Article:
Worship of Pandavas at Sirkanda
BY: SUN STAFF
Pandavas Temple, Sirkanda
Apr 13, 2012 CANADA (SUN)
The most honored deity or complex of deities in Sirkanda, as important as Raghunatha and Devi in Bhatbair and the surrounding Pahari region, are the five Pandava brothers, whose story is told in the epic Mahabharata. These deified cultural heroes are reputed to have lived for many years in the hill area of Kedarkhand, latterly known as Garhwal.
There are many small temples and shrines dedicated to the Pandavas throughout the region. One of these is the Buda Kedar Temple, situated at the confluence of the Bal Ganga and Dharam Ganga rivers, about 60 km from Tehri. Duryodhan is said to have offered tarpana here. At this temple, the Pandavas encountered Rishi Balkhily at Bhrigu Parvat, when they were searching for Shiva after the Kurukshetra battle. Rishi Balkhily pointed them towards the confluence, saying they would meet an old man meditating there. When the Pandava arrived, however, the old man was gone, and in his place was a Shivalinga. Following the Rishi's instructions, the brothers embraced and worshiped the linga, and their impressions are stamped into the linga, visible to this day.
Throughout the Himalayan regions of Uttaranchal, in places like Srikanda, the villagers' feeling of respect and admiration for the Pandavas is derived from a long and close association quite different from the vague feeling they have developed for most other Hindu deities and heroes as a result of hearing about them from traveling priests and mendicants. The Pandavas may well be indigenous objects of worship in this area who have been universalized to become a part of the literary tradition of Hinduism. In most other areas they are not considered to be gods. But every village in the Pahari region has its shrine to the Pandavas, and every villager honors them.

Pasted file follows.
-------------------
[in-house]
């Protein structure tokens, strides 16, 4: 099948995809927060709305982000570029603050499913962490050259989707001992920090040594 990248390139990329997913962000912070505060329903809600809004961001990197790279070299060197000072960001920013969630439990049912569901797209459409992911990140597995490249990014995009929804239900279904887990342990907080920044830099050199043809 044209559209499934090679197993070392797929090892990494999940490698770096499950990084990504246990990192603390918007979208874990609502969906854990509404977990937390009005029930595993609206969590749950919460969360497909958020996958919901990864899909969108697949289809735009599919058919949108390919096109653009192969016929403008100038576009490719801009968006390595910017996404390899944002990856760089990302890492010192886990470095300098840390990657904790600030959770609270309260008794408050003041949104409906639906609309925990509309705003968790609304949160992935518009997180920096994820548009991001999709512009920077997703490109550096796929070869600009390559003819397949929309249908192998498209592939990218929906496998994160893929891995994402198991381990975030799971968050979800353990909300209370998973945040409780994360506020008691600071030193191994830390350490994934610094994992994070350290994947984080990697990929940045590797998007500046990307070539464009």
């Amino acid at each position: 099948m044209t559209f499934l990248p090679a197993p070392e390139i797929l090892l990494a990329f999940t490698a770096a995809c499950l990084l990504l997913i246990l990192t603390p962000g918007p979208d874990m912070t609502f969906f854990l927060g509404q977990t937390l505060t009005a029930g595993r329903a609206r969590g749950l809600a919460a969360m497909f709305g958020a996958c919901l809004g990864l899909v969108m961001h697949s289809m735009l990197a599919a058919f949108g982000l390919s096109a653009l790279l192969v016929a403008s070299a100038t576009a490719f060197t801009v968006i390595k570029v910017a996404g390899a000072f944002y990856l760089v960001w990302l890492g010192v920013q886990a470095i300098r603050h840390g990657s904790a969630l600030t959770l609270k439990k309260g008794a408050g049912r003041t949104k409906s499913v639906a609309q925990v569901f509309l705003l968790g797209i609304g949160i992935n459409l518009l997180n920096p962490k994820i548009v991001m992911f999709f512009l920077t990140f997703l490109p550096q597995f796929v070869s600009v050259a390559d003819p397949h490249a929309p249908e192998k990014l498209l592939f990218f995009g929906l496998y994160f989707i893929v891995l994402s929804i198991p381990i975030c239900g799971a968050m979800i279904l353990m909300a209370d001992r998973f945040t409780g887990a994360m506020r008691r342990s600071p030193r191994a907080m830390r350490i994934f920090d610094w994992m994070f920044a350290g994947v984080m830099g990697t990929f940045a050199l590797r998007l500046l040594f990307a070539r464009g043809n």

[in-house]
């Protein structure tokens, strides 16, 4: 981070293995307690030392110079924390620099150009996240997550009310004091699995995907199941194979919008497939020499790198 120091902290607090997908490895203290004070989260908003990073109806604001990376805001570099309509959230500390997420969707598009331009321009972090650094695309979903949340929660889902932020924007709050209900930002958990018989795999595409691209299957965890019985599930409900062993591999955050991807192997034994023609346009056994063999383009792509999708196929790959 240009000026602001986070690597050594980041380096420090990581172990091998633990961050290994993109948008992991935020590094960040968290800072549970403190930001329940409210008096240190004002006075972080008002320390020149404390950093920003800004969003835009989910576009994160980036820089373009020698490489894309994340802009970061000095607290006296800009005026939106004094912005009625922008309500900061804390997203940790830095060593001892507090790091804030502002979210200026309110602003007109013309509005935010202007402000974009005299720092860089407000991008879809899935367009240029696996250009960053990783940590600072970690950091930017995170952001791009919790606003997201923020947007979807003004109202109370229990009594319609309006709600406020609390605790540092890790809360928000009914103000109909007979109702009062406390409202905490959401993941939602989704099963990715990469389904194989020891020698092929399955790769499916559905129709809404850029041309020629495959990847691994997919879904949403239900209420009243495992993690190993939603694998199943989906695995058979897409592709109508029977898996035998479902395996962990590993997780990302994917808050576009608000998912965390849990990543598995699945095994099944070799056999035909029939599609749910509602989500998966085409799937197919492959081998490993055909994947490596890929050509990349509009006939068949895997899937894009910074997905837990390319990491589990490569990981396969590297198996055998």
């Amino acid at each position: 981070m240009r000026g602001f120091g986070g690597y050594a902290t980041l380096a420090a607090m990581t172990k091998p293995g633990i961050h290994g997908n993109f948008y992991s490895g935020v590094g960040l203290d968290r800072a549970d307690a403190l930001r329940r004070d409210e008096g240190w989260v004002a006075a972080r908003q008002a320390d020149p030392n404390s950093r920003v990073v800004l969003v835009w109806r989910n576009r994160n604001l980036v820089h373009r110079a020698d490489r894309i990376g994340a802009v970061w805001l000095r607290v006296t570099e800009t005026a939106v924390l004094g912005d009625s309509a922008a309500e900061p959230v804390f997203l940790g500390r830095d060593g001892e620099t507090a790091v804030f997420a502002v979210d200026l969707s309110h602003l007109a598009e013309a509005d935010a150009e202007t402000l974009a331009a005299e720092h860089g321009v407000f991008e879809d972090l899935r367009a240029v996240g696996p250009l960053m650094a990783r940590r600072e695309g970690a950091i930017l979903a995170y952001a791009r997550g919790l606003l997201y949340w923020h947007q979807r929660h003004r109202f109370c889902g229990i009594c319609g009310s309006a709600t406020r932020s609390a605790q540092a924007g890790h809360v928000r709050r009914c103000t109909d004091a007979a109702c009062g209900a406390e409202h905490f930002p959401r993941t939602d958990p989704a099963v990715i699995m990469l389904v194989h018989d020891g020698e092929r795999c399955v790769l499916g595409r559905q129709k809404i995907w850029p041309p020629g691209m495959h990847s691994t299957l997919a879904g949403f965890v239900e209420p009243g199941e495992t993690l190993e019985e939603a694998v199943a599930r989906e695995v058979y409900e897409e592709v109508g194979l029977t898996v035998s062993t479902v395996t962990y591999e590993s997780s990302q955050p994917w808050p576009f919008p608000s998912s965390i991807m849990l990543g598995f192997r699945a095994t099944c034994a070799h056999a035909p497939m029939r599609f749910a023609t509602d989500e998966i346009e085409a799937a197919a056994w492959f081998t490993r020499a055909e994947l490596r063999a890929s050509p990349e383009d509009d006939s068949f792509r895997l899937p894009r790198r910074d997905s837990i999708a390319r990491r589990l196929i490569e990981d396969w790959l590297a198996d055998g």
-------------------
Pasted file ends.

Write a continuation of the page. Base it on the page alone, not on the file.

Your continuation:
In Sirkanda the descendants of one man who was an especially devoted follower of the Pandavas are still identified in that light, though they comprise eight households now. The Pandava brothers are known in Sirkanda as Yudarshter (Yudhishthira), Bhim (Bhima), Arjan (Arjuna), Nikul (Nakula), and Sedev (Sahadeva). They are worshiped as a group. In addition, their common wife Dropti (Draupadi) is included in worship, as well as a second wife not mentioned in the Mahabharata, but known here as Basudunta.
The Route to Buda Kedar
The Pandavas' temple in Sirkanda and other nearby villages consists of a small stone platform against the side of a village house. On this platform is a stone altar upon which are kept a tirsul representing the gods, and the wooden maces, bow, and iron staves representing the weapons used by them in their epic battle, and used during worship by the dancers they are believed to possess.
Near the temple or mandir is a small square house known as the Pandavas' chaurl (umbrella, shelter). It is used as the place of worship or puja room for the presiding Brahmin
and the storage place for his ceremonial apparatus during important ceremonies. In many villages a convenient room in a house is used instead. Finally, there is an open, flat area adjacent to the mandir and chauri which is called a madan (stage). This is the site for village-wide worship and dancing in honor of the Pandavas. It is also a gathering place for social occasions not directly related to their worship. It is the ceremonial center of village life and the site of most
The Pandavas are worshiped on five major occasions: (1) when there is trouble that they may be able to relieve, or when a vow has been made to them on such an occasion, (2) at the annual Diwali festival, (3) at the annual Navratra observance, (4) at the occasional performance
of the Mundkile ceremony reinforcing village solidarity and security, and (5) after the performance of a rain or crop ceremony. In addition, dances may be held at the madan at the time of weddings or any other village celebration.
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